Re: To get rid of database connection with each CGI call ...

Bob Ramstad (rramstad@nfic.com)
Thu, 6 Mar 1997 08:48:35 -0500 (EST)

Date: Thu, 6 Mar 1997 08:48:35 -0500 (EST)
Message-Id: <199703061348.IAA01092@bill-graham.nfic.com>
From: Bob Ramstad <rramstad@nfic.com>
To: yin@parc.xerox.com
In-Reply-To: <97Mar5.173639pst."86028"@eliza.parc.xerox.com> (message from
Subject: Re: To get rid of database connection with each CGI call ...

we've done both.  the nice thing about having a separate database
"daemon" is that you've got complete control over how it is started,
how it is stopped, what signals it listens to and so forth.  it is
also nice from the "building block" perspective i.e. if the underlying
database changed only the daemon would need to change, the actual
application would stay exactly the same.

that said, the nice thing about the FastCGI approach is that the
entire process stays in memory so if you've got complex CGI stuff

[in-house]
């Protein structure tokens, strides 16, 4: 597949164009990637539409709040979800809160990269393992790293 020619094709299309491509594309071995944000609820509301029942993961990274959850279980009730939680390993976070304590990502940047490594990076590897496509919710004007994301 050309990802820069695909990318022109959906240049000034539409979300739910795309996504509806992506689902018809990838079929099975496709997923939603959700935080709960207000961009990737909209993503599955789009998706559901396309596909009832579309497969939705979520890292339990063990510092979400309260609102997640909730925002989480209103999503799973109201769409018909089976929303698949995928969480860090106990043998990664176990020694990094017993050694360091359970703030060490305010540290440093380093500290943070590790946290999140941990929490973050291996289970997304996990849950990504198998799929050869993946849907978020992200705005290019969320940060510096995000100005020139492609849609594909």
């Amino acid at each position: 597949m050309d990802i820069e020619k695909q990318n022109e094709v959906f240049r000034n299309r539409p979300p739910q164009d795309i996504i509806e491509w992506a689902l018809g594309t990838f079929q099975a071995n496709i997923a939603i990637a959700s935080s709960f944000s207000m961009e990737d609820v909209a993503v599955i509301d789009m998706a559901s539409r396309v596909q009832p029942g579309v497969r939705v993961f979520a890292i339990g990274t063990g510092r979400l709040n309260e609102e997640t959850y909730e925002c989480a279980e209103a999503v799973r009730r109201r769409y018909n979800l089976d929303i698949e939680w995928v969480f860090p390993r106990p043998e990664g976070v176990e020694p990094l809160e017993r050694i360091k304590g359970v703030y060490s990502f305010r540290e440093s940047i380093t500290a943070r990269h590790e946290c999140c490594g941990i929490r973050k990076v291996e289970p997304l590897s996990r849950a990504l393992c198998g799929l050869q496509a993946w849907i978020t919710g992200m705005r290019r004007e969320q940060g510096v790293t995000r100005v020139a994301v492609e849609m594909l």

going on all of that code stays memory resident.  another nice thing
is that FastCGI can easily run multiple copies of the process --
writing a database "daemon" which has mutiple children is a bit more
complicated (especially to test) than one which is single threaded.

either method can be used to get rid of the database open and close.
in our testing, we've seen a fivefold improvement in latency (i.e. it
takes the application one fifth the time to execute) and a tenfold+
improvement in throughput (i.e. it takes the server one tenth the time
to begin answering the request) given a reasonable number of FastCGI
processes.

-- Bob

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